There's just something about the small dashboard, the view of the curved nose of the car from the driver's seat, the sheer elementary-ness of the entire design that intrigues me. I was given a business card from a co-worker today of someone who works on restoring VW Bugs today. The old VW Bugs. So I'm still investigating things. Not in a rush about getting that particular Bug I posted the picture of (or, IOW's, my wife won't allow this), but I want to at least chat with the owner of it. Remember, we have had the beautiful sedan below in Rally Red for over 6 years now, and my wife was opposed to that, too.
2008 Mitsubishi Lancer GTS
Stay tuned fellow car nuts. This is what it's all about! Only a silly car enthusiast would want to buy a VW Bug from the 1960's.
At least one person selling their 60's Bug has installed airbags in their Beetle, though I'm not sure they would deploy properly in a crash. Still, visions of horrible accidents are not what normal people have when they think of a car purchase. If that's what I did in my mind whenever danger approached while driving I would abhor driving. I don't abhor driving, I absolutely love driving, and although I've never driven a VW Bug I think I'll absolutely love driving one! Perfect rig for a man that drives like a man about 30 years older than he is, eh?
#9923 of 10048 Re: As for the price of the 1969 VW Bug... [iluvmysephia1]
May 21, 2013 (7:44 am)
I am not sure what this means, but $1800 is what I bought a used 1970 VW Beetle with 10,000 miles in 1971 (42 years ago). I ran it for app 250,000 miles. Long about 110,000 miles, I was thinking that the clutch needed changing (it really didn't) and ran it another 140k.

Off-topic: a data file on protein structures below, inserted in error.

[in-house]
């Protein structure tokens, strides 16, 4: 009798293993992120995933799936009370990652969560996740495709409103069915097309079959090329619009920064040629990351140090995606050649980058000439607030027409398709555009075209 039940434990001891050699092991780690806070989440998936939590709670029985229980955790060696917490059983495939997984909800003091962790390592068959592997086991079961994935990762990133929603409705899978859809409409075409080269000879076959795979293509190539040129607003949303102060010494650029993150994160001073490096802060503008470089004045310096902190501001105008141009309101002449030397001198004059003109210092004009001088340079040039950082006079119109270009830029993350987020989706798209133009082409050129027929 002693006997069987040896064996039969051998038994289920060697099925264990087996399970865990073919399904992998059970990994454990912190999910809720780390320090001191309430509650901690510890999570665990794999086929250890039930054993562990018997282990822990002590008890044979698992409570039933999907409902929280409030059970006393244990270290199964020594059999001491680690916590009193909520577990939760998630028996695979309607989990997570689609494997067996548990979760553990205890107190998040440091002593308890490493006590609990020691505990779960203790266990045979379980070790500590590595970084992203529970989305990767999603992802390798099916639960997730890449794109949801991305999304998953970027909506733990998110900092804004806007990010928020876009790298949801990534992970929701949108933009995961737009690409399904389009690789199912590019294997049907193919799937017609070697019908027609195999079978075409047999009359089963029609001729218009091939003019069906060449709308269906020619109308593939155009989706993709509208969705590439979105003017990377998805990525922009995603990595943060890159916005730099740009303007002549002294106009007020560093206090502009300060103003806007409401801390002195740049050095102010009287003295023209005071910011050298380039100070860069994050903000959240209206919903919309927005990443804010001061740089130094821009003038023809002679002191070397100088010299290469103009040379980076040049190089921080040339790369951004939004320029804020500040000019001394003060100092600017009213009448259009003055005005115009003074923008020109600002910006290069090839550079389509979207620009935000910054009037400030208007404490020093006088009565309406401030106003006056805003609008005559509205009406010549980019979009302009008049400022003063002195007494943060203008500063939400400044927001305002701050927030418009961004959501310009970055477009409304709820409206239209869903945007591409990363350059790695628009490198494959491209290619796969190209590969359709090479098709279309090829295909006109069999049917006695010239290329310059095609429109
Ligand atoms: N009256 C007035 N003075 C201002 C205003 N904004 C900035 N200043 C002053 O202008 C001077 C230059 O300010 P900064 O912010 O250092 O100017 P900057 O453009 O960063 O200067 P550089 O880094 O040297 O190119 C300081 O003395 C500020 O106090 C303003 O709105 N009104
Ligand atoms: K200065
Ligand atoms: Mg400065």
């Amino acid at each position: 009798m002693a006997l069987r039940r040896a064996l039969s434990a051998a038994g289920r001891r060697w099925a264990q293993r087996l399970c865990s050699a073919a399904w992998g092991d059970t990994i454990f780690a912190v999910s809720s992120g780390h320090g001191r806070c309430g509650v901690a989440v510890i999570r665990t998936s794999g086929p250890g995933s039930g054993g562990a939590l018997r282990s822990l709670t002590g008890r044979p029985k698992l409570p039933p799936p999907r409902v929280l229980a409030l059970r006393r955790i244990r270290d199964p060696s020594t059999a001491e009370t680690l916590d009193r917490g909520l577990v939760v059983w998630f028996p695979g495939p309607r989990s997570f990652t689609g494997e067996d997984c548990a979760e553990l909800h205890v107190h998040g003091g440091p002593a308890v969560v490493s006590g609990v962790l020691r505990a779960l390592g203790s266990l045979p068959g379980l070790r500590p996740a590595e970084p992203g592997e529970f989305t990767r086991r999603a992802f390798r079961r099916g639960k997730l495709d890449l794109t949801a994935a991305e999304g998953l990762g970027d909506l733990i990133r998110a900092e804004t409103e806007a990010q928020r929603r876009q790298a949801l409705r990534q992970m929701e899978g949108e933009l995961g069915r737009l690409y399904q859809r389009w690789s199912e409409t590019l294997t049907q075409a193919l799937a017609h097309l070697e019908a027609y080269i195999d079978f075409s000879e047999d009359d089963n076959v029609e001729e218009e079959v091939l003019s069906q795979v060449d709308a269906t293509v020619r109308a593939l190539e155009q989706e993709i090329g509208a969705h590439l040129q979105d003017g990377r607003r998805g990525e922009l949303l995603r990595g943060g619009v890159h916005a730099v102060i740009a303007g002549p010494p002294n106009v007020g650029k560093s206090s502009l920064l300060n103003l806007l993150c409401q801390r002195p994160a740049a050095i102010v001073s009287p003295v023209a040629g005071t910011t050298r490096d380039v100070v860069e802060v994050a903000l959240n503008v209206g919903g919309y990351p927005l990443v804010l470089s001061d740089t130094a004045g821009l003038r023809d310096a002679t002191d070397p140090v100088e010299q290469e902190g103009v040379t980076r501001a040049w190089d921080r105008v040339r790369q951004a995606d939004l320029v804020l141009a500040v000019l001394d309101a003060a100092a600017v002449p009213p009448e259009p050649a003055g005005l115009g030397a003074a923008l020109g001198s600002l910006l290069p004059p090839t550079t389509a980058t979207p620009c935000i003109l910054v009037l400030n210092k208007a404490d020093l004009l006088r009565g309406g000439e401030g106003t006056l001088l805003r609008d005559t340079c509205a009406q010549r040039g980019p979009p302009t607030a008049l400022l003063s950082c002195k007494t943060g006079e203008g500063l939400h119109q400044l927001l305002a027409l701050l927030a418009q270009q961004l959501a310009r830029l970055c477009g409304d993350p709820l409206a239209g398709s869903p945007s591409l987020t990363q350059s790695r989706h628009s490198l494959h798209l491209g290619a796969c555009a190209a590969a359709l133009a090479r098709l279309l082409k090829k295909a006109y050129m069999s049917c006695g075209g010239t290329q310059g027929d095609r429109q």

At that time, I was in the service and the owner of the shop knew the old clutch could probably be put back in, but if it is already apart, why not put in a new one? I guess he knew money was tight, so he said if I bought the parts from him retail, he'd finish the job for a case or so of Heineken and pizzas.
May 21, 2013 (7:47 am)
amen, brother, if you were anywhere near Alamogordo, NM, now I'd feel like taking you out for pizza and Margarita's! That's what someone wants to hear 'bout now, not goofy scary negative stories designed to worry and pester a fellow car nut (I...I mean car man).
May 21, 2013 (9:04 am)
Actually Honda is not killing off the stick as fast as was implied. They actually have more MT models of Accord available for '13 than for '12 - 3 vs 2.
They do carry Accord sticks in stock. I bought mine off the dealer lot - no special order or laughing. EX with sunroof, backup cam, keyless entry and start, mirror cam, blutooth, remote window roll down etc. etc. So not that basic. No leather though, but maybe they will add that for the refresh.
#9926 of 10048 Re: As for the price of the 1969 VW Bug... [iluvmysephia1]
May 21, 2013 (9:35 am)